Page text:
Though its Indo-Pak politics are more Rambo than Romeo, as a barnstorming, jingoistic action movie, “Deewaar” delivers. Crossing “Missing in Action” with “The Great Escape,” and stirring in a soupcon of “The Bridge on the River Kwai” for good measure, this hunk of hokum earns its badge of honor post-intermission after a rather labored set-up in the first half. Advance word and star cast (including vet Amitabh Bachchan in his third pic in as many weeks) was set to ensure a high-shooting opening June 25, and Asian action geeks in the West should seek it out on ancillary.
Plot has Major Ranbir Kaul (Bachchan, in full Alec Guinness “Kwai” mode) rotting in a Pakistani POW camp for the past 33 years but still dreaming of returning to India. Pic opens with his 18th escape attempt, during which another prisoner manages to hightail it out and smuggle a message to Kaul’s folks back home in Delhi that he’s still alive.
Kaul’s wife, Nanda (Tanuja), never stopped believing he was alive, but his son, Gaurav (Akshaye Khanna, bland), long ago lost hope. Hearing the news, Gaurav decides to launch a one-man mission to bring dad home alive, smuggling himself over the border in a heap of dead bodies, decapitating a nosy cop on the train to Karachi, and hooking up with Jabbar (Akhilendra Mishra), one of the capital’s oppressed Hindu minority. As soon as he arrives, Jabbar’s cute daughter, Radhika (Amrita Rao), starts eyeing him.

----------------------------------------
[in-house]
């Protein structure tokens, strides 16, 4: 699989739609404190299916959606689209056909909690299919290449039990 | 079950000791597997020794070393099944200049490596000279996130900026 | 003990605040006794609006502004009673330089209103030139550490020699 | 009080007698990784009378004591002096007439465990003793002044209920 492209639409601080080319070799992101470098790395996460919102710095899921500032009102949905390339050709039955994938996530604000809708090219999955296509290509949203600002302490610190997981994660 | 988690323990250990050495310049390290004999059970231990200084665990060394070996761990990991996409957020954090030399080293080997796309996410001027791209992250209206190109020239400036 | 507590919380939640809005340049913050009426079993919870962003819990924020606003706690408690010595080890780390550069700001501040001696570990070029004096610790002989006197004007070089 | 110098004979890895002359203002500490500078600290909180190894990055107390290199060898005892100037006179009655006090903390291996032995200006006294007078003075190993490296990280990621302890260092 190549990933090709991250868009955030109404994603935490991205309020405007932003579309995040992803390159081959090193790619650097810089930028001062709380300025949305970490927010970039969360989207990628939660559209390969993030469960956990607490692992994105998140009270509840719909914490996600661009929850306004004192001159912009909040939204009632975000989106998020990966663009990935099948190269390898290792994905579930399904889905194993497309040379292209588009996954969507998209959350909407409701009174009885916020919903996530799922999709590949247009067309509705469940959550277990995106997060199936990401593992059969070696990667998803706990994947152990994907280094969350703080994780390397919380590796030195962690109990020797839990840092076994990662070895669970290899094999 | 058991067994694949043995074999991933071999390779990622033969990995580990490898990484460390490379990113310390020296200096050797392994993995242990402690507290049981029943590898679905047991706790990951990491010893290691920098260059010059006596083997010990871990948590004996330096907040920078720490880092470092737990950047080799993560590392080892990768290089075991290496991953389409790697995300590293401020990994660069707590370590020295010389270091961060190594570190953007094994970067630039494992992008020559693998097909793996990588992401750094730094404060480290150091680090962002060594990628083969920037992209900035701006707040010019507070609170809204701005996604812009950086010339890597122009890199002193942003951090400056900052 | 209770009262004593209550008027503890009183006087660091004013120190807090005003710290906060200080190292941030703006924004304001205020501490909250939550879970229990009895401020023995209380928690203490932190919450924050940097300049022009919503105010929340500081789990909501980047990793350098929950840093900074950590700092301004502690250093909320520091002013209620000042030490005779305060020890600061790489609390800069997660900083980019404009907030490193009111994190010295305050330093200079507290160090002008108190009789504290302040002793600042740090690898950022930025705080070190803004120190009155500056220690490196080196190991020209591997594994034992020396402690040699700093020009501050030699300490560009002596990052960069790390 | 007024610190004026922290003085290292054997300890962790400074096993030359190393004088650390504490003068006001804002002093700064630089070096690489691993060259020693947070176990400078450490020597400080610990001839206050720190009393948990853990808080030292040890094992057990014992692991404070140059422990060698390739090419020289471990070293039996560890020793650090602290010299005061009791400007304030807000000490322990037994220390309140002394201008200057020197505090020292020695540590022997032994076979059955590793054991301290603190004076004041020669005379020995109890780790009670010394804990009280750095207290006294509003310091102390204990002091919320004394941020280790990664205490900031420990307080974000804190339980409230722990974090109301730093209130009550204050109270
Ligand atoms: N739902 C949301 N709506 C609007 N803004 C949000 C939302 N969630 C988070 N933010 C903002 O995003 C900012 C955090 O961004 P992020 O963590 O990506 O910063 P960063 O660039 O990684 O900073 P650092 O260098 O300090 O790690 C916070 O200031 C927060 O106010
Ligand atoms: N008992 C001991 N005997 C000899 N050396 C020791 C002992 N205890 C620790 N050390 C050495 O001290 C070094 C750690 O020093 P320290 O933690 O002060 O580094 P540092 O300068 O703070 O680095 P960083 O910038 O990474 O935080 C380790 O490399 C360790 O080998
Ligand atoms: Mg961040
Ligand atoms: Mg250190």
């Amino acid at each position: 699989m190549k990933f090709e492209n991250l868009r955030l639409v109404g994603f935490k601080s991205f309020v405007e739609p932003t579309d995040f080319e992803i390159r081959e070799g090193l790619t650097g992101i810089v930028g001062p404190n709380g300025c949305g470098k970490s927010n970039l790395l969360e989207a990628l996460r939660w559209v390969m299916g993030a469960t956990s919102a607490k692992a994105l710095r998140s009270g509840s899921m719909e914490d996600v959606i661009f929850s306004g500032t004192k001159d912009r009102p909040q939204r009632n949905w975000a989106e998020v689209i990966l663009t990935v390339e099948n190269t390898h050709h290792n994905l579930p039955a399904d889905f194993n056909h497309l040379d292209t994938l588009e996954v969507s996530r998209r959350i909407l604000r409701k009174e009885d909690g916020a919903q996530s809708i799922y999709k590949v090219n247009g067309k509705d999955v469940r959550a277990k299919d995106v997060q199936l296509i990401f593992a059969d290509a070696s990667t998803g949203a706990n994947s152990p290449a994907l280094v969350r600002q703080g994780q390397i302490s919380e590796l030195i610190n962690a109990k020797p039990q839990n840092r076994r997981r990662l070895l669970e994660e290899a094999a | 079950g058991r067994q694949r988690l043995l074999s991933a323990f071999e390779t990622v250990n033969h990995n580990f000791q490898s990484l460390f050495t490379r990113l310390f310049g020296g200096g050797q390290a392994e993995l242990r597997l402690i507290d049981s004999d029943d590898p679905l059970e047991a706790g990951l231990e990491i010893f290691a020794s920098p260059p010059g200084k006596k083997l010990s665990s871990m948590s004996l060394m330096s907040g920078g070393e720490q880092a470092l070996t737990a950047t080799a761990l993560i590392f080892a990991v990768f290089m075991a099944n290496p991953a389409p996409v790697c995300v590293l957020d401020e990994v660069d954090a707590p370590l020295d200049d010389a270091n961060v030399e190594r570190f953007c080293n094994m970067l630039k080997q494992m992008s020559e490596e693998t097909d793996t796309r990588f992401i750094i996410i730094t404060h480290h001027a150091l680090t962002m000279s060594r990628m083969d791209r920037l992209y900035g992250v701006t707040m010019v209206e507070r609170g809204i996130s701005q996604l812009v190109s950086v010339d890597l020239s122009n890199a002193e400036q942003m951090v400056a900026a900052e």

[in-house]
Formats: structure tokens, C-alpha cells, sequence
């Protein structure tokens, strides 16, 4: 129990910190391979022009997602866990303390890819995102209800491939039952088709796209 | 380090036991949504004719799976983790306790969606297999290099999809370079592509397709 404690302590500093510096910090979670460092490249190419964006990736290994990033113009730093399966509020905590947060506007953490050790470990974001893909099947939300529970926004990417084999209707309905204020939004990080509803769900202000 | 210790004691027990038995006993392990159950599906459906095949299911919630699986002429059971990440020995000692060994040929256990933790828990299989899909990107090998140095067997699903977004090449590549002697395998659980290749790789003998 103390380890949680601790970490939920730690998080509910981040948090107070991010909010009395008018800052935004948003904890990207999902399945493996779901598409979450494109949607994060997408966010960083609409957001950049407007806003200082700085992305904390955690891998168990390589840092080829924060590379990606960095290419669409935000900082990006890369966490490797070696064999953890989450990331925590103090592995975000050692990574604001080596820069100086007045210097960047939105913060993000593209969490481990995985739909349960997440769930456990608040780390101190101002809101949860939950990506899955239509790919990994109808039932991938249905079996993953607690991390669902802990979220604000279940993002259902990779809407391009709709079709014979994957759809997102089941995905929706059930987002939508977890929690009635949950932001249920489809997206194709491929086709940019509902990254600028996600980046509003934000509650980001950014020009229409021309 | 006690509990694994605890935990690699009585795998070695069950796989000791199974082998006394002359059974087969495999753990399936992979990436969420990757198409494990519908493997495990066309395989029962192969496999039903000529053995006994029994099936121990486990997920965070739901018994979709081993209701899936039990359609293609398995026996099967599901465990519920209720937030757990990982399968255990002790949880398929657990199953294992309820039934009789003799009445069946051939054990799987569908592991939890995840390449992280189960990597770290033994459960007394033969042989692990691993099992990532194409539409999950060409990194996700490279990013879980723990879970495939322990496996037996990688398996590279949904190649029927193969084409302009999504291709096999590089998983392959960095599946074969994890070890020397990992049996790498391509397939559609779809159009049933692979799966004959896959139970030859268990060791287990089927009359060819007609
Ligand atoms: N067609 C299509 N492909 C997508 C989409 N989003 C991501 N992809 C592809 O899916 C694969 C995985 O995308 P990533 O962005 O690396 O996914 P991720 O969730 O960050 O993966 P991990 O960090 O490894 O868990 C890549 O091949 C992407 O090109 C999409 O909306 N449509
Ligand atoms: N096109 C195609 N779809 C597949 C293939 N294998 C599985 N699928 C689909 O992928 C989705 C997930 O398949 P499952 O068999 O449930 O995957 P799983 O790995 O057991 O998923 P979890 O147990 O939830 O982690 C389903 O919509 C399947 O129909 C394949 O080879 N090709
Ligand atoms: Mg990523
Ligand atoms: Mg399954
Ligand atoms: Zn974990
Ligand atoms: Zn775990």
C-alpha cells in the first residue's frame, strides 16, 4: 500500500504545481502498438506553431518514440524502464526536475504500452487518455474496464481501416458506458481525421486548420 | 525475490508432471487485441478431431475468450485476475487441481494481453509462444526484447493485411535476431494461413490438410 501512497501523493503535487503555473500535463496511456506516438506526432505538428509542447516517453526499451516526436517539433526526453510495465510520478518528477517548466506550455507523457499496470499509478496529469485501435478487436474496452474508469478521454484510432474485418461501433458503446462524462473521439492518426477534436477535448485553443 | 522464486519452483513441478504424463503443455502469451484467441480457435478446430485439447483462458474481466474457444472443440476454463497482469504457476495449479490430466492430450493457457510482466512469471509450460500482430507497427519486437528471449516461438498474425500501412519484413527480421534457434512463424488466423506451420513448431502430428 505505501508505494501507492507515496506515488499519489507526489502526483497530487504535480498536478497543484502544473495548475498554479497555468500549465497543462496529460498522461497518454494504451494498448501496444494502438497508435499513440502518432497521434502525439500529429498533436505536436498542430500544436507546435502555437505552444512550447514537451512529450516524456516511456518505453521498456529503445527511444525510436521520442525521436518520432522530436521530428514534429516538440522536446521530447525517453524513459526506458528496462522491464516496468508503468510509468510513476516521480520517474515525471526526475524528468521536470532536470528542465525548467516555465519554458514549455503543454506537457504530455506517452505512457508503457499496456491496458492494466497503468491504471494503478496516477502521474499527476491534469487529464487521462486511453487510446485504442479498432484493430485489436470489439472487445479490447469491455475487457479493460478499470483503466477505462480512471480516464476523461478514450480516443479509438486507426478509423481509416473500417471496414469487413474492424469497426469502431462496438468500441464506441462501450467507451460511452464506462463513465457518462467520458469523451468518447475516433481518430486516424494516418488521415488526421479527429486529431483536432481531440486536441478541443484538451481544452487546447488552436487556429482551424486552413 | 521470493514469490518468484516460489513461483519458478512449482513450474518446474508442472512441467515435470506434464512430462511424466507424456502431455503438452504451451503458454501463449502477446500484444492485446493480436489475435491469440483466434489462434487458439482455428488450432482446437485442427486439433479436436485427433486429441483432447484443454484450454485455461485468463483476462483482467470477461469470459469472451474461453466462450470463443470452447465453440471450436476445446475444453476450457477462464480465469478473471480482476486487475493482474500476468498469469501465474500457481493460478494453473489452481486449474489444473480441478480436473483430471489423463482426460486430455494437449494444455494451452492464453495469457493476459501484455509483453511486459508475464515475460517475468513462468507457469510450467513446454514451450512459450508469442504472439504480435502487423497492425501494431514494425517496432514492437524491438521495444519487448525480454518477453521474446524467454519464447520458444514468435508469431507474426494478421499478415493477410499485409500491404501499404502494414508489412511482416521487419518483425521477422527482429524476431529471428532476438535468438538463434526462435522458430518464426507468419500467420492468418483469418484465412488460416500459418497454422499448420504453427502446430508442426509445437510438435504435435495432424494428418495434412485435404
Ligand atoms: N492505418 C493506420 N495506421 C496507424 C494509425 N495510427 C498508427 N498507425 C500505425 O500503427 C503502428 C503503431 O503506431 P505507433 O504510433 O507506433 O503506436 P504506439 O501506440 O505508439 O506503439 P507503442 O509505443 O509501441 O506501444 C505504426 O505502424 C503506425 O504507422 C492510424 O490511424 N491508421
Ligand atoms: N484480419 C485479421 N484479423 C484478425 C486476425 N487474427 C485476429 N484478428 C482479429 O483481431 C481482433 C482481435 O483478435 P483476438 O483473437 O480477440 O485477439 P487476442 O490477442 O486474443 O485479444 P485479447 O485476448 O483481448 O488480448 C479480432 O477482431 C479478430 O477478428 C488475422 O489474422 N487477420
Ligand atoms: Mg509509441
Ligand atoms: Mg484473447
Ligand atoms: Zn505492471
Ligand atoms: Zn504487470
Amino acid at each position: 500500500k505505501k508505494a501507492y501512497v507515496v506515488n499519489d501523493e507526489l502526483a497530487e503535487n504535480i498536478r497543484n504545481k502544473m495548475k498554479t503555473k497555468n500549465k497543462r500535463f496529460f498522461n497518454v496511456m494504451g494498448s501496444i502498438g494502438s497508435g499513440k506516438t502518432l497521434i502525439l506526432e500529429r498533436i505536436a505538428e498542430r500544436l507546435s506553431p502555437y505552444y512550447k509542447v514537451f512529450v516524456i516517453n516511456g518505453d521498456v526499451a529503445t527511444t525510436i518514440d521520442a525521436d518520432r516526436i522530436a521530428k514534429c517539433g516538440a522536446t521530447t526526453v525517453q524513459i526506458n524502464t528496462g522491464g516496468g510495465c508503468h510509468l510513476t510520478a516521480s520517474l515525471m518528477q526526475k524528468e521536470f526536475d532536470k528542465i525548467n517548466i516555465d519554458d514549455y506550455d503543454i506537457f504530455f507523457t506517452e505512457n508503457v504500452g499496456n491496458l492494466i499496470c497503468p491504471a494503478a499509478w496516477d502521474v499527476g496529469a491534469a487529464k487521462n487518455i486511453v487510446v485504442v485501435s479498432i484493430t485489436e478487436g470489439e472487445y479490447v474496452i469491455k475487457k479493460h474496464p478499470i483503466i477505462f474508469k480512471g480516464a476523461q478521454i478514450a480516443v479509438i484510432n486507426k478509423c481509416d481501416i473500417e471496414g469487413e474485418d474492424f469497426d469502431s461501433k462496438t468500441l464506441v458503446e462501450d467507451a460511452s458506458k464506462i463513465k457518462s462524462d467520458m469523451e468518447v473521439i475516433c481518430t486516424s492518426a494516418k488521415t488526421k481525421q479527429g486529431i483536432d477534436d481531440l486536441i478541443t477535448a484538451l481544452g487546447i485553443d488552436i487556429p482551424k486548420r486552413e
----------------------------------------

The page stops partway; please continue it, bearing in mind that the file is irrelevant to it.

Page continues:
Meanwhile, Kaul and the prisoners have been transferred to another camp — a spacious lakeside set by art director Jayant Deshmukh — where Kaul meets fellow prisoner Khan (beady-eyed Sanjay Dutt, in a typically buccaneering role). Khan engineers a breakout (that doesn’t include Kaul) and ends up the only survivor. In fact, he’s spared partly thanks to the sudden appearance of Gaurav.
Opening reels are over-heavy with Kaul’s physical humiliation by his leering Pakistani captors and his stiff-backed resistance, with the first song (sketching the prisoners’ defiance) not coming until 50 minutes in.
Remaining four numbers, including a powerfully rhythmic patriotic chorus by the prisoners, are all packed into Part Two, in which Khan turns himself in and helps Kaul & Co. in a breakout that involves tunneling down into a drainage system.
This second half is action almost all the way, with a final reel in the Indo-Pakistan desert that still manages to pull another visual surprise out of the tightly packed bag.
Milan Luthria (“Chori chori”) directs with a good eye but little patience for downtime, aided by Aadesh Shrivastava’s wall-to-wall heroic score.
Bachchan gives the film its backbone of patriotic dignity, but it’s Dutt who brings real character flavor to the proceedings, as the cynical, self-serving Khan. Rao, a rising actress with a fresh appeal (“Main hoon na”), gets few chances to shine, though her slithery attempted seduction of Gaurav is a musical highlight, plus a welcome relief from all the testosterone.
Title means “The Wall,” but pic bears no relation to Yash Chopra’s well-known 1975 gangster pic of the same name, in which a young Bachchan also starred.